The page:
Pharma industry experts are expressing concern with a new trend of emerging country agencies requesting significant amounts of manufacturing and facility information prior to performing GMP inspections and are proposing that the international community work toward a more clearly-defined, manageable and harmonized approach.
Primary concerns include the burden of preparing the information when what is requested has no clear boundaries or level of detail specified and does not correspond to already-prepared internal information. Equally concerning is the potential for misinterpretation of complex information that is normally provided during an inspection when company experts are on hand to provide clarifications or answer questions that may come up.
When the documents are provided in advance, a considerable amount of time and effort is required to prepare them, and in many cases to translate them, and to ensure that they are clear and in the proper context. In turn, time must then be spent communicating with the requesting agency to answer questions and provide follow-up information and explanations. Firms are finding that the pre-inspection requests can be more burdensome than the inspections themselves and are diverting valuable quality resources from more productive activities.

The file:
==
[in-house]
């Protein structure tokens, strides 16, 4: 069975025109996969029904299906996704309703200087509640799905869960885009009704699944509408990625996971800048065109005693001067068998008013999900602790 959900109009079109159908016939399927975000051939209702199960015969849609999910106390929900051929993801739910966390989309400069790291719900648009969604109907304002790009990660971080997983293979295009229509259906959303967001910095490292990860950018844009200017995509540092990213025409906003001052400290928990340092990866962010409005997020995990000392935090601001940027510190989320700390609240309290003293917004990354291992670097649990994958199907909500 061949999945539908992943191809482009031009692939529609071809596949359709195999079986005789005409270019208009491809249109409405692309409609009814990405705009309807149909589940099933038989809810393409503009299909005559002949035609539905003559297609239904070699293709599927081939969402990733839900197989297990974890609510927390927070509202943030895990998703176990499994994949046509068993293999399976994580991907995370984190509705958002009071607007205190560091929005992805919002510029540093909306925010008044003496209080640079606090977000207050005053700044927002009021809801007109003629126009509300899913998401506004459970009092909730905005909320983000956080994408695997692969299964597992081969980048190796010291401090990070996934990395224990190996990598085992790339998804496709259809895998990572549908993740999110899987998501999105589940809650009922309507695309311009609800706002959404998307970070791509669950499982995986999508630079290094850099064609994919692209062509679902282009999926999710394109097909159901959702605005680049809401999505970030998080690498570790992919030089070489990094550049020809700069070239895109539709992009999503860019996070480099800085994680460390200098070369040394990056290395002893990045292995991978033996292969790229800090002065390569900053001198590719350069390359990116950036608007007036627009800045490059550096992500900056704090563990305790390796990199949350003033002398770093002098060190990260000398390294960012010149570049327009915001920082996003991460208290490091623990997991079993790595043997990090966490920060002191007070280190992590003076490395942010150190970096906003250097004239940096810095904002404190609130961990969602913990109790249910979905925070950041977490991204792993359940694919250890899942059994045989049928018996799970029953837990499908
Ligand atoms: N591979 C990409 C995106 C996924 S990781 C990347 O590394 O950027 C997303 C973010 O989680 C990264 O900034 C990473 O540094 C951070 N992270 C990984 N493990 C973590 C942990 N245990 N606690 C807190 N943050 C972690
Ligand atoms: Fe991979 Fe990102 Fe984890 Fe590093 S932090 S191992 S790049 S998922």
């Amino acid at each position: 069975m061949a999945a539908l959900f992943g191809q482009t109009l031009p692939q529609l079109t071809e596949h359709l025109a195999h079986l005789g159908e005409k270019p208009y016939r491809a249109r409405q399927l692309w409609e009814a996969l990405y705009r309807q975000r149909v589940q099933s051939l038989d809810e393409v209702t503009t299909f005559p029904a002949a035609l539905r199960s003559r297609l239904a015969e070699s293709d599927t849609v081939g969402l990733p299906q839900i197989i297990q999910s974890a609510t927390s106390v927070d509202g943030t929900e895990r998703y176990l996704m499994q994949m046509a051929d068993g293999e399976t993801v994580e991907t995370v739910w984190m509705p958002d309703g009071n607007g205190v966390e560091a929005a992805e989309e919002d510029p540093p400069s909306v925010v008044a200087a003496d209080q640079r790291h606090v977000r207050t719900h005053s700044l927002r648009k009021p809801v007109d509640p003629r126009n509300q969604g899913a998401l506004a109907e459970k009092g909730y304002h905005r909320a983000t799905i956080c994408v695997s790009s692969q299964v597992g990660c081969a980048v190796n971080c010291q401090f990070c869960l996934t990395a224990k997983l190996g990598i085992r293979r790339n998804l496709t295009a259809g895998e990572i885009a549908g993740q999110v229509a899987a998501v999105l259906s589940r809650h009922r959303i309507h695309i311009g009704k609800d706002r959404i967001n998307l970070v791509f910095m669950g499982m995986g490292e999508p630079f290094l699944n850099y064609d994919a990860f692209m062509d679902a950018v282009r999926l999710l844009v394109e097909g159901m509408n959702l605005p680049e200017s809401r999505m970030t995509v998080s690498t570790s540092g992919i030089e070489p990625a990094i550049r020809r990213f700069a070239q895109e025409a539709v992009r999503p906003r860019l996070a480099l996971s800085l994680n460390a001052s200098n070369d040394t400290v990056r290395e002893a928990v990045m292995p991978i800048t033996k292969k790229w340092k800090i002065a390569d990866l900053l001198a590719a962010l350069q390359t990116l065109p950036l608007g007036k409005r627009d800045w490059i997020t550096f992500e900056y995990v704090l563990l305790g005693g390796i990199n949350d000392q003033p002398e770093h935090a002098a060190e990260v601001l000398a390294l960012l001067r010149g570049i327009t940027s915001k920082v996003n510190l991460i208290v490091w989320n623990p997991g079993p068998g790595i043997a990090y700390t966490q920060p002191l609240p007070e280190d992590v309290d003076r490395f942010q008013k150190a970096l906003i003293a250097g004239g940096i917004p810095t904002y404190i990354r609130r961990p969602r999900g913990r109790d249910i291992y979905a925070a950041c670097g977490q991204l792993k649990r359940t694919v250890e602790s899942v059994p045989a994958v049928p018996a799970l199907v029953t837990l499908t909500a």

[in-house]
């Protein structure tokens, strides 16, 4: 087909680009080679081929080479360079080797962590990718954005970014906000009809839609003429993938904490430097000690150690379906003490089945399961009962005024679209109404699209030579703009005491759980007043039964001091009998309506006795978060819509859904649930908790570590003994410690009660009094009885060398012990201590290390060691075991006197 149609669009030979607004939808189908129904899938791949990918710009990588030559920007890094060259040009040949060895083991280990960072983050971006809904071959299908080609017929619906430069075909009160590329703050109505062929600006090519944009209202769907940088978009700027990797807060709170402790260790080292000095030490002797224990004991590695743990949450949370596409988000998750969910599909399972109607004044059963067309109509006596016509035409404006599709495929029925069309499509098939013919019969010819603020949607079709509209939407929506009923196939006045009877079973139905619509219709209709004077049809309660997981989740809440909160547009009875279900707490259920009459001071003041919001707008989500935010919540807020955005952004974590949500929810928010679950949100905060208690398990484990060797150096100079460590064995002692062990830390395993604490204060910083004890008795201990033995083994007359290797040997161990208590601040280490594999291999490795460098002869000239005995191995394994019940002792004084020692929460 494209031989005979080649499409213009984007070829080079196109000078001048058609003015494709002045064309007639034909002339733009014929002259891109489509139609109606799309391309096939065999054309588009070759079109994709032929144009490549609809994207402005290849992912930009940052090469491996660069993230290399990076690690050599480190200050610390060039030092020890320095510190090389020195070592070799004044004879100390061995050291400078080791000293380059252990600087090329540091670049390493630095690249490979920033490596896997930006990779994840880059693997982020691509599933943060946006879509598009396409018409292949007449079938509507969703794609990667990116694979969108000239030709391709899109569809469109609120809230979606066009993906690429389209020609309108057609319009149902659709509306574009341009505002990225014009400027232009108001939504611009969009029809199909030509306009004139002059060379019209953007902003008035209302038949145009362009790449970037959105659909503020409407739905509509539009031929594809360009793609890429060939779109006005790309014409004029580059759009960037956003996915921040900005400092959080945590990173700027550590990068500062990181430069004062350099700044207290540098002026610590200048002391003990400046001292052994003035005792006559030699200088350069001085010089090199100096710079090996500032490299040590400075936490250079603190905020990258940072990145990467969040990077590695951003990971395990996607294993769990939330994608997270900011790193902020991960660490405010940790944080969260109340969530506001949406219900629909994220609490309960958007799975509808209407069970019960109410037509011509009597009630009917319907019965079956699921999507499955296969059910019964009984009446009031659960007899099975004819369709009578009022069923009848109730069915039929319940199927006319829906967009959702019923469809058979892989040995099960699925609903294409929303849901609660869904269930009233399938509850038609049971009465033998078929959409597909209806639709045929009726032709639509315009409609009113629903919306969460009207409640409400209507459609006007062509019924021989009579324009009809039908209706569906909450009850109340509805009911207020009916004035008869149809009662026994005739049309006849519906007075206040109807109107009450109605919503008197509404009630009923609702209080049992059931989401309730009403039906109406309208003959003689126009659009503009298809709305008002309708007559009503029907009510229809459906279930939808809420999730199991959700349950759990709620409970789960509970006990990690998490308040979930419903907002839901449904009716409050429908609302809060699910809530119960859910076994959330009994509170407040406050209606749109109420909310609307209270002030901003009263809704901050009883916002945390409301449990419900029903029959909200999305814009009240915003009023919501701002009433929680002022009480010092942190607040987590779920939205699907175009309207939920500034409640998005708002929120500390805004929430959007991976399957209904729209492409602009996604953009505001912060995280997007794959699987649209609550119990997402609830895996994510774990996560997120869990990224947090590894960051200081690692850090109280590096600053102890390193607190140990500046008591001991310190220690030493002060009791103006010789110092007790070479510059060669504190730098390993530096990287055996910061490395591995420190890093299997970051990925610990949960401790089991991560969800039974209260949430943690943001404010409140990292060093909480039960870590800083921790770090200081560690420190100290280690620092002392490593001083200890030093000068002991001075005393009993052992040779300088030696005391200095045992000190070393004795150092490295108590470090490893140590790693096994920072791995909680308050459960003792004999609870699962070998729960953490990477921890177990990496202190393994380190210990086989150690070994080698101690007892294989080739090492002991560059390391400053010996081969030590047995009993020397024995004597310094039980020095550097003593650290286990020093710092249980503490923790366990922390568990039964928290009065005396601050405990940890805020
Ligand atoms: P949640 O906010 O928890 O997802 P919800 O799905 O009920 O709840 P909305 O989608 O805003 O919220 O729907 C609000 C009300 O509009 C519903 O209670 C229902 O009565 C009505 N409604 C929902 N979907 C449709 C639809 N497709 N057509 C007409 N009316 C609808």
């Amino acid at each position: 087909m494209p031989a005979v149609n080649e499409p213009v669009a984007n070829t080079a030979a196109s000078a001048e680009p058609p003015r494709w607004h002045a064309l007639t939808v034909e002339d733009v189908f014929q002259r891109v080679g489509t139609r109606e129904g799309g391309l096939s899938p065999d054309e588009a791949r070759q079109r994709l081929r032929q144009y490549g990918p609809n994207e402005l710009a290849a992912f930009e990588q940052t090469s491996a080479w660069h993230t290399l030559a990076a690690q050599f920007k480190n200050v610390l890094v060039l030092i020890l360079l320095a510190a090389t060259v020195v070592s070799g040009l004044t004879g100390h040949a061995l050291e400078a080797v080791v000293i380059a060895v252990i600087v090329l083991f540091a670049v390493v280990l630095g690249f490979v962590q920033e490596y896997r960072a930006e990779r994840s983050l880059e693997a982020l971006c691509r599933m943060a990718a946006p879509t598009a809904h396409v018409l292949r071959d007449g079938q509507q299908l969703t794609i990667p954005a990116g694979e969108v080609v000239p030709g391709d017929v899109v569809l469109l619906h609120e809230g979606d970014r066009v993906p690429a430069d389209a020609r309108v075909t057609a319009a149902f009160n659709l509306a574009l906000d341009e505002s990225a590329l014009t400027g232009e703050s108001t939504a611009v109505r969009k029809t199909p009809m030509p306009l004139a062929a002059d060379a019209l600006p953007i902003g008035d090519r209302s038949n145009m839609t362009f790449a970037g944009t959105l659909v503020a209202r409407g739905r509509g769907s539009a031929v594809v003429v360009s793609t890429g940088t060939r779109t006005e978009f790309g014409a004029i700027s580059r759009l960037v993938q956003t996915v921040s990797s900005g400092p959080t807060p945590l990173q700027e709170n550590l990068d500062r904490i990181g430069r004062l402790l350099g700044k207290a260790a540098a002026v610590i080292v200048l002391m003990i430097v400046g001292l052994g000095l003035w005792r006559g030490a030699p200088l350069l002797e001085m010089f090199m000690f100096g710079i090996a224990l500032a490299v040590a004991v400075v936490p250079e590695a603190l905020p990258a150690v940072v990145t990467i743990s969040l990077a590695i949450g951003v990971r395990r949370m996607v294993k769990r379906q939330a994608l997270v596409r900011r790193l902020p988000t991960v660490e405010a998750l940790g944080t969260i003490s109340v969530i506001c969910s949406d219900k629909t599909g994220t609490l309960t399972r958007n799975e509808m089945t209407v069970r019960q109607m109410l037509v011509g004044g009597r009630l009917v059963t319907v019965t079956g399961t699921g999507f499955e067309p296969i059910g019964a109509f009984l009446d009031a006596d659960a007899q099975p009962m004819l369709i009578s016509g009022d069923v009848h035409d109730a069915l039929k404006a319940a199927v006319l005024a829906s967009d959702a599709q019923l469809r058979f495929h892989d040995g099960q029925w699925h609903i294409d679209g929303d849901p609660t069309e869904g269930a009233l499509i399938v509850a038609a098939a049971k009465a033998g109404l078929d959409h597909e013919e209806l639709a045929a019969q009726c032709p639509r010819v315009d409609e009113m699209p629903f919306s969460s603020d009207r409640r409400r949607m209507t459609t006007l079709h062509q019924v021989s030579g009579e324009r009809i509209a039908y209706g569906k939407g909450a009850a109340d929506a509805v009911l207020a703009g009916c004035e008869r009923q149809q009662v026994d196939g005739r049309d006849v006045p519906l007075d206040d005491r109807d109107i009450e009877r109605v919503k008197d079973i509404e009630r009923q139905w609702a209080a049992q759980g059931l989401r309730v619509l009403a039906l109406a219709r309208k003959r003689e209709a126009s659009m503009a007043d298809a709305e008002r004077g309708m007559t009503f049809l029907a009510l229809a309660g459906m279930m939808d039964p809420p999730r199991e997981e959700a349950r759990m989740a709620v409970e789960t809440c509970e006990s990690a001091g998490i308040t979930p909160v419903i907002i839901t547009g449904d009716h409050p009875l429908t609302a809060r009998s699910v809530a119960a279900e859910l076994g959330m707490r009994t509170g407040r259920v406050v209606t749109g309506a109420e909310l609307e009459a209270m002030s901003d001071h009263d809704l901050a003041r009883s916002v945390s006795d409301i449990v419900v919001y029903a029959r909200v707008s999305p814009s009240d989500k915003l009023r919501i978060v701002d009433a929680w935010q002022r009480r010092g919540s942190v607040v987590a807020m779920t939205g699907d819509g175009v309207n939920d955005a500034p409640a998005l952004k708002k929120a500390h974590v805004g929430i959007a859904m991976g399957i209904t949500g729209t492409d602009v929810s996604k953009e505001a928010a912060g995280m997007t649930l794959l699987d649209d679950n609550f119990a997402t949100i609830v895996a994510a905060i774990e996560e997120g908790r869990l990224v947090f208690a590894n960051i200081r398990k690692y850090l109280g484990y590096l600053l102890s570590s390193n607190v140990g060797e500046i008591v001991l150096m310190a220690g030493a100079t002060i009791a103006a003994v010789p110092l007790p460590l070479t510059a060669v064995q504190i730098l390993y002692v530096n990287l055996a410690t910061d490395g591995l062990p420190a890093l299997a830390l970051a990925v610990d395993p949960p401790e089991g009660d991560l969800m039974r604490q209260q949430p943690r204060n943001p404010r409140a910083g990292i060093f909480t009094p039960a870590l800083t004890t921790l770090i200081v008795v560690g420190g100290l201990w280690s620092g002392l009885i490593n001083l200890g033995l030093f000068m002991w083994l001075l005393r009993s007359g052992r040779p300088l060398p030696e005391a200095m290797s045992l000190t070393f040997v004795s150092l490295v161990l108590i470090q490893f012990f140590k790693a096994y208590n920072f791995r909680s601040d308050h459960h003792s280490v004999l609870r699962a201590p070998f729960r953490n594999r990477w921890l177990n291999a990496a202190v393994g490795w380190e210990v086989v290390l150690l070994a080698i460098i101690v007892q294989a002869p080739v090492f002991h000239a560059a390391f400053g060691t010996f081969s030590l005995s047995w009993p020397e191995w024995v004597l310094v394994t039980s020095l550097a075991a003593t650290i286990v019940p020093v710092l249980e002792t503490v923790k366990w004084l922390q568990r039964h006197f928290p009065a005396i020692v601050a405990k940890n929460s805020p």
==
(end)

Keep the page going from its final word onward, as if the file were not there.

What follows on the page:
At a conference on the “Current and Emerging EU Regulations and Inspection Trends” co-sponsored by PDA and the Irish Medicines Board (IMB) in Dublin in July, Boehringer Ingelheim (BI) Associate GMP Auditing Director Harald Scheidecker highlighted the problems that these advance document requests are creating for facilities such as his that supply internationally and suggested alternative approaches that could help avoid them.
Scheidecker’s analysis at the July conference of his firm’s experience with pre-inspection submissions complemented a related analysis that he provided on the growing burden of redundant inspections by various agencies at a 2012 workshop cosponsored by PIC/S and PDA (IPQ, May 2, 2013).
At both meetings, the BI quality official advocated the need for more international coordination and communication and for forums such as PIC/S and ICH to help find a harmonized pathway forward.
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